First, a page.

Society for the Propagation of the Gospel in Foreign Parts, transcripts of letters relating to Delaware

Biographical and Historical Notes

The Society for the Propagation of the Gospel in Foreign Parts (SPG) was established in London in 1701 through a charter from King William III. The organization was created as a vehicle for sending priests and teachers to North America, in order to improve and expand the ministry of the Church of England to the colonists. The SPG's mission was soon broadened to include the evangelization of slaves and Native Americans. The first missionaries arrived in 1702, and by the time of American independence the Society had sponsored approximately 300 missionaries and made significant progress in the spread of Anglicanism. The Revolutionary War brought conflict and division to the American missionaries and their followers, as many were Loyalists to the crown. After the Revolution, the SPG terminated its financial support of the missionaries, but several remained with their parishes and played a significant role in the establishment of the Protestant Episcopal Church.

While there was no official church in colonial Delaware, the SPG helped ensure that the Church of England had a strong presence in the colony prior to the Revolution. Yet the SPG was often hard-pressed to serve its faithful constituents. The Society's missionaries, who were often young and inexperienced, were assigned large geographical areas and could not provide regular weekly church services to their widely scattered congregations. In addition, they faced primitive living conditions, an unhealthy climate, and scare funding. Many ministers, overwhelmed by these circumstances, did not stay in the New World for long, and the SPG struggled to find replacements. Nevertheless, a few notable clergy established long-standing ministries in Delaware, including George Ross of New Castle, William Beckett of Lewes, and Philip Reading of Appoquinimink. Their letters to the SPG are among the extensive missionary correspondence that makes up this collection.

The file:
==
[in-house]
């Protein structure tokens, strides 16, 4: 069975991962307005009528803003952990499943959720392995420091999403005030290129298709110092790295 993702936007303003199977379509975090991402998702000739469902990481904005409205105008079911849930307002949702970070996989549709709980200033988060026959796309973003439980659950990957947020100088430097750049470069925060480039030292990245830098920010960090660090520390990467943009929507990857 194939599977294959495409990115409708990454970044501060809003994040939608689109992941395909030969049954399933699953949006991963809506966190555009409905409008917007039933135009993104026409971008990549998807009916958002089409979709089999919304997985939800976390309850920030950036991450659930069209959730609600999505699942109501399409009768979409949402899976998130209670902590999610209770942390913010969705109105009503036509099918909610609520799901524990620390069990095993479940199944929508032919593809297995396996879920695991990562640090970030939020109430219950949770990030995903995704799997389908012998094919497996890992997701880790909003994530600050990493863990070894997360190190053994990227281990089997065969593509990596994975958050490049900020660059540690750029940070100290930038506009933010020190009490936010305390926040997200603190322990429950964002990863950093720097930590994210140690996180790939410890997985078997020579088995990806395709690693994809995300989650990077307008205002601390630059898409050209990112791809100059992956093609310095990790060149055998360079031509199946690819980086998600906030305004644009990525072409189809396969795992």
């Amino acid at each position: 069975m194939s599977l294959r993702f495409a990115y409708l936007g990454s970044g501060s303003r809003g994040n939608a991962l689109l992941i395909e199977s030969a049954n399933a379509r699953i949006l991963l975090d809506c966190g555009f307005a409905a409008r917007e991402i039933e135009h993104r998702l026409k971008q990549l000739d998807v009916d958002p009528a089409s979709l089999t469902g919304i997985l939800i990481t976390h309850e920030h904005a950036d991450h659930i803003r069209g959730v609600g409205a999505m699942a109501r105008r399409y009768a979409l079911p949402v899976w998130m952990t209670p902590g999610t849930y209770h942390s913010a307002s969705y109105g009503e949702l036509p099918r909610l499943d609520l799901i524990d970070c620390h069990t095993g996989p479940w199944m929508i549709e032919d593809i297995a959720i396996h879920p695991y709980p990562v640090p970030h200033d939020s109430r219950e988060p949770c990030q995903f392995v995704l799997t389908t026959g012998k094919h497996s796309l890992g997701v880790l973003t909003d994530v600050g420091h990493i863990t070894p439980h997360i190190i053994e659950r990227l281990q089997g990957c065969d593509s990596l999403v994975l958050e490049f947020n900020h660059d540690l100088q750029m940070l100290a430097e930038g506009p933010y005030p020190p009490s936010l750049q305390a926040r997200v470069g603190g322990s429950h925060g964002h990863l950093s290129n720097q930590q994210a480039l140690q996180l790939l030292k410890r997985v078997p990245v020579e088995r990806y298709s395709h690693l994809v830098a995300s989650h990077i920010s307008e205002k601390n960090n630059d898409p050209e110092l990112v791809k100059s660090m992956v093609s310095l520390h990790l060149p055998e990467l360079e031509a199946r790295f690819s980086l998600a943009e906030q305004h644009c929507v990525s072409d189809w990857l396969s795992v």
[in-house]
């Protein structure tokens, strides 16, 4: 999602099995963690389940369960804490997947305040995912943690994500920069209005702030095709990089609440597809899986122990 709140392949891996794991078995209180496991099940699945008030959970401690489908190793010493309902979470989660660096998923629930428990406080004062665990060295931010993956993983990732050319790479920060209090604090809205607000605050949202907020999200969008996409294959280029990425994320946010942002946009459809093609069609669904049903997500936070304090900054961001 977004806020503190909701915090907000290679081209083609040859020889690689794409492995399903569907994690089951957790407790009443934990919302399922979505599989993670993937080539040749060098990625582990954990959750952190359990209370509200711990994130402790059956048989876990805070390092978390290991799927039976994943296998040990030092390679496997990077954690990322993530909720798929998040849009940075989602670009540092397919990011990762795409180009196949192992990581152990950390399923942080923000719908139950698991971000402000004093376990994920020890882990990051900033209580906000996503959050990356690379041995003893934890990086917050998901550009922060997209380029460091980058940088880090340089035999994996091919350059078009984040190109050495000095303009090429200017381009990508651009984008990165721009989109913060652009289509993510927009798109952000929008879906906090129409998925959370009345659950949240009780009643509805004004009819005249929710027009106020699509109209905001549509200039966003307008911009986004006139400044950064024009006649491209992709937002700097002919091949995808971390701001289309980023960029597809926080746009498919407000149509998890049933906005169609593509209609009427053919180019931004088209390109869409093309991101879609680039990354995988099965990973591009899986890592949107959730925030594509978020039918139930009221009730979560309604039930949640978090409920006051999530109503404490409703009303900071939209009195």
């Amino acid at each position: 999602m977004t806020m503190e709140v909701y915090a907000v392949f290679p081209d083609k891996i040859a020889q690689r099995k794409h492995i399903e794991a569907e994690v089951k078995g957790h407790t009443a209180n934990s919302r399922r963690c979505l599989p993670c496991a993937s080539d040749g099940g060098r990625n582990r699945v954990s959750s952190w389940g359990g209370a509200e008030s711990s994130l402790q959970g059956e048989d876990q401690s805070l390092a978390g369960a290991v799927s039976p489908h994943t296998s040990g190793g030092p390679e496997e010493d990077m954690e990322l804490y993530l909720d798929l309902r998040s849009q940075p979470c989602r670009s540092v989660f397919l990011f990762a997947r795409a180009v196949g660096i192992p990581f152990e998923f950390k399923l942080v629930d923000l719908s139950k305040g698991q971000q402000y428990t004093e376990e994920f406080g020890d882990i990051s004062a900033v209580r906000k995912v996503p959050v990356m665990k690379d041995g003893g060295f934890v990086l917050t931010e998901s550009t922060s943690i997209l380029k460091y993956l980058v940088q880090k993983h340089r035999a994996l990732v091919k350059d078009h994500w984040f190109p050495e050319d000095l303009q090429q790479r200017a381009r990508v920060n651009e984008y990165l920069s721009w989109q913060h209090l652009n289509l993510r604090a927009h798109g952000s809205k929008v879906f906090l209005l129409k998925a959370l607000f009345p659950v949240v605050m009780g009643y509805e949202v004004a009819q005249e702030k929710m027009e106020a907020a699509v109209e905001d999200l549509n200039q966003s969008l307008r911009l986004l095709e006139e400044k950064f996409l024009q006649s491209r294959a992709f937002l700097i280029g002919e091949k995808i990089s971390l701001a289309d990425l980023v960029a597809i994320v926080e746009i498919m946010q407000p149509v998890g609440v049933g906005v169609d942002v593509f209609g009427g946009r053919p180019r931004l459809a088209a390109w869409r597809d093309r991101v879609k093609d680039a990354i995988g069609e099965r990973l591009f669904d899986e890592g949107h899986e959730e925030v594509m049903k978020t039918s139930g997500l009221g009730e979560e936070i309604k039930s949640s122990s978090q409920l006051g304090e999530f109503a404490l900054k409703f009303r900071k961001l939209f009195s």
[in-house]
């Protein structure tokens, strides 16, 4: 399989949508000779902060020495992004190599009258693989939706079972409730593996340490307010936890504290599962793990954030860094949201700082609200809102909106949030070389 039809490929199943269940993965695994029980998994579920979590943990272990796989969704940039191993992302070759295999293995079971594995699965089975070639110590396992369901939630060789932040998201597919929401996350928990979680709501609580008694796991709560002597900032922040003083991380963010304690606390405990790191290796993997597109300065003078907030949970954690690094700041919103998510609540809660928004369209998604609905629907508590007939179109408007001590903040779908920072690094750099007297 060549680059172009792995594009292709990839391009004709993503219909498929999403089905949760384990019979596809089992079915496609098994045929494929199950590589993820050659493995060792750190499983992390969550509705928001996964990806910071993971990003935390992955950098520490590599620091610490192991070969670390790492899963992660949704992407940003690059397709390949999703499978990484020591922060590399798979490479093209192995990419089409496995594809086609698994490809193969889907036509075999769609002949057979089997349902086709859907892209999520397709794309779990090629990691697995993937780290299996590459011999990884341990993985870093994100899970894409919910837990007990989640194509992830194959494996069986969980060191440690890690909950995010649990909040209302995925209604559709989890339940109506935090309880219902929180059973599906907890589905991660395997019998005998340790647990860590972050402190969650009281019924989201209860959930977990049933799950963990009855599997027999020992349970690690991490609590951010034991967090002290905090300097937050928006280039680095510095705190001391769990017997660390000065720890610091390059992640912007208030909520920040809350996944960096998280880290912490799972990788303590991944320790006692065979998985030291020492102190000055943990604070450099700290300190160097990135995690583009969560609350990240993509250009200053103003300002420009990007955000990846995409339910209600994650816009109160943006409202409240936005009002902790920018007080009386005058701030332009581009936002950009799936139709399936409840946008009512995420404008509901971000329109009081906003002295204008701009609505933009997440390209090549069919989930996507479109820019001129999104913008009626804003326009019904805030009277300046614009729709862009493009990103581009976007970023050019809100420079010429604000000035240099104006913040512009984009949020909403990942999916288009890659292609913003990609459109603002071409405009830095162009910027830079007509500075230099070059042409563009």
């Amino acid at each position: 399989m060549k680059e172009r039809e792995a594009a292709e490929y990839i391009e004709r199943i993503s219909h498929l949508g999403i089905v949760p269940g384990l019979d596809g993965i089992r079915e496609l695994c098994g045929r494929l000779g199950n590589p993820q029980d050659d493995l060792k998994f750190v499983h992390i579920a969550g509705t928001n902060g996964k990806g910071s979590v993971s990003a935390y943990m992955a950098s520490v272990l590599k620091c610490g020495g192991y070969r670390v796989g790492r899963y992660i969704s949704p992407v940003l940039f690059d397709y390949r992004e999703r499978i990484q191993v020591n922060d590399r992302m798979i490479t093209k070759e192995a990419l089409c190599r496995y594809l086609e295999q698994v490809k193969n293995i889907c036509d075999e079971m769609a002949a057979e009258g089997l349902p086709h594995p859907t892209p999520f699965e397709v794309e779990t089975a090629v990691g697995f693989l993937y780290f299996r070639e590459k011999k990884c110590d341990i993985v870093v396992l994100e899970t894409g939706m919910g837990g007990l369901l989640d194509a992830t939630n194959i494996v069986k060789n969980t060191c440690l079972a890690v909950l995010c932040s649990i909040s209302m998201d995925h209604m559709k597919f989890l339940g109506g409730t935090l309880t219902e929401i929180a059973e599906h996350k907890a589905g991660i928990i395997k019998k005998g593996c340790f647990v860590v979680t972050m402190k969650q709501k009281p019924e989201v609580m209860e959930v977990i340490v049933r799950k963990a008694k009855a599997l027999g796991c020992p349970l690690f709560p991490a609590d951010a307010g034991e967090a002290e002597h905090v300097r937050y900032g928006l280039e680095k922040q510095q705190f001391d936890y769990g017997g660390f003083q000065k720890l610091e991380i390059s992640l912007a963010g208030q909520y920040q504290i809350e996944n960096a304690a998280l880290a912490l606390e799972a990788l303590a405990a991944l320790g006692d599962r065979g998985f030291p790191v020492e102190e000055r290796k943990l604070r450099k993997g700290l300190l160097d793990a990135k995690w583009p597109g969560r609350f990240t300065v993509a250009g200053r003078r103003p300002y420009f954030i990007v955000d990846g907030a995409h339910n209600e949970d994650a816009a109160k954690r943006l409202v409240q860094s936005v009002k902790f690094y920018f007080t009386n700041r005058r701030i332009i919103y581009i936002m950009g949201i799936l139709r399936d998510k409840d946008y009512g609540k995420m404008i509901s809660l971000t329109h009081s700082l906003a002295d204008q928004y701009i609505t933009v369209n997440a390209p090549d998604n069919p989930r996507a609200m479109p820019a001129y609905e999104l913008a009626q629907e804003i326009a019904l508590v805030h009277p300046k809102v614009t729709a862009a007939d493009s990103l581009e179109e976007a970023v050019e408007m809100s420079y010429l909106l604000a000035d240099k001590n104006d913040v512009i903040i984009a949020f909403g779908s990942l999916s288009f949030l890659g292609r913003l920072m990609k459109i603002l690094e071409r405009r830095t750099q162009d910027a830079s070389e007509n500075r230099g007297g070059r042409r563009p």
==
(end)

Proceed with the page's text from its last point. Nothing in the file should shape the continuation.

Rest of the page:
Sources

Reed, Henry Clay. Delaware, a History of the First State.. New York: Lewis Historical Publishing Company, 1947.

Thompson, Henry Paget. Into All Lands: The History of the Society for the Propagation of the Gospel in Foreign Parts, 1701-1950. London: S.P.C.K., 1951.

"History of the USPG" from the web site of the United Society for the Propagation of the Gospel (USPG), previously the Society for the Propagation of the Gospel in Foreign Parts. Retrieved in April of 2003 from http://www.uspg.org.uk/about/history

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Online finding aid to the Papers of the Society for the Propagation of the Gospel, held by Lambeth Palace in London. Retrieved in April of 2003 from http://www.mundus.ac.uk/cats/12/254.htm

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Scope and Contents

The University of Delaware's collection of Society for the Propagation of the Gospel Transcripts consists of one box of typescript letters related to the Delaware activities of the Society for the Propagation of the Gospel in Foreign Parts (SPG), a London-based missionary society created in 1701 to broaden the ministry of the Church of England in the North American colonies. The majority of the letters were written by missionaries posted in America and were directed to SPG administrators in London. The collection, which dates from 1703 to 1782 (bulk dates 1703-1776), was given to the University of Delaware Library in 1964 by noted Delaware historian Henry Clay Reed. Reed created these transcripts and the accompanying index from a collection of copies, microfilm, and transcripts at the Library of Congress. It is likely that most of the original letters reside in the Lambeth Palace Library in London, the principal repository for records related to the Church of England. More information about these records, including permission to quote from them, can be obtained through the Manuscript Department of the Library of Congress.